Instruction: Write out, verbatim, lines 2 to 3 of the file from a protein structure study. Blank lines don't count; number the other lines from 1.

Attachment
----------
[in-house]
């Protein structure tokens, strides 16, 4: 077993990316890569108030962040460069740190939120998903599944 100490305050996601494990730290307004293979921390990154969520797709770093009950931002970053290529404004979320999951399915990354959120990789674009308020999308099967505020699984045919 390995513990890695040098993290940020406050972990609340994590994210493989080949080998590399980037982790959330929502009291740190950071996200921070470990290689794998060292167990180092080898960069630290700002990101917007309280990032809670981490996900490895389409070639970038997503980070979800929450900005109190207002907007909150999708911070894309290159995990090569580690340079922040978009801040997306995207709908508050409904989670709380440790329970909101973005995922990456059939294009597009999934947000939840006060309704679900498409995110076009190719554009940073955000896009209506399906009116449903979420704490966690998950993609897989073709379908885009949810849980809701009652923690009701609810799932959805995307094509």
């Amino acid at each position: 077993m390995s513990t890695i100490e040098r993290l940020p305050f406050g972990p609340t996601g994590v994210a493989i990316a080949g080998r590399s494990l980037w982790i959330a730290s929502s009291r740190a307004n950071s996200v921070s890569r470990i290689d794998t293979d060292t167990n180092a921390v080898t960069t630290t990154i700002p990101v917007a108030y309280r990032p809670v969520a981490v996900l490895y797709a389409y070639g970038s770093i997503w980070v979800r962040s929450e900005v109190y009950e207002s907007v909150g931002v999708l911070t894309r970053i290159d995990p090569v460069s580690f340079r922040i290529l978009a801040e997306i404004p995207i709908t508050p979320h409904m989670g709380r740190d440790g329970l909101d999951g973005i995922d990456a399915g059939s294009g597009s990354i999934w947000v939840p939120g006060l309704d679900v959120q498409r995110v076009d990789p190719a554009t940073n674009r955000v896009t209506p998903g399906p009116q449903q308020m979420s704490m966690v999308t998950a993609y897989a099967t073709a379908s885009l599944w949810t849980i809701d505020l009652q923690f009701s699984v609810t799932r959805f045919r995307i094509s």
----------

């Protein structure tokens, strides 16, 4: 077993990316890569108030962040460069740190939120998903599944 100490305050996601494990730290307004293979921390990154969520797709770093009950931002970053290529404004979320999951399915990354959120990789674009308020999308099967505020699984045919 390995513990890695040098993290940020406050972990609340994590994210493989080949080998590399980037982790959330929502009291740190950071996200921070470990290689794998060292167990180092080898960069630290700002990101917007309280990032809670981490996900490895389409070639970038997503980070979800929450900005109190207002907007909150999708911070894309290159995990090569580690340079922040978009801040997306995207709908508050409904989670709380440790329970909101973005995922990456059939294009597009999934947000939840006060309704679900498409995110076009190719554009940073955000896009209506399906009116449903979420704490966690998950993609897989073709379908885009949810849980809701009652923690009701609810799932959805995307094509």
């Amino acid at each position: 077993m390995s513990t890695i100490e040098r993290l940020p305050f406050g972990p609340t996601g994590v994210a493989i990316a080949g080998r590399s494990l980037w982790i959330a730290s929502s009291r740190a307004n950071s996200v921070s890569r470990i290689d794998t293979d060292t167990n180092a921390v080898t960069t630290t990154i700002p990101v917007a108030y309280r990032p809670v969520a981490v996900l490895y797709a389409y070639g970038s770093i997503w980070v979800r962040s929450e900005v109190y009950e207002s907007v909150g931002v999708l911070t894309r970053i290159d995990p090569v460069s580690f340079r922040i290529l978009a801040e997306i404004p995207i709908t508050p979320h409904m989670g709380r740190d440790g329970l909101d999951g973005i995922d990456a399915g059939s294009g597009s990354i999934w947000v939840p939120g006060l309704d679900v959120q498409r995110v076009d990789p190719a554009t940073n674009r955000v896009t209506p998903g399906p009116q449903q308020m979420s704490m966690v999308t998950a993609y897989a099967t073709a379908s885009l599944w949810t849980i809701d505020l009652q923690f009701s699984v609810t799932r959805f045919r995307i094509s």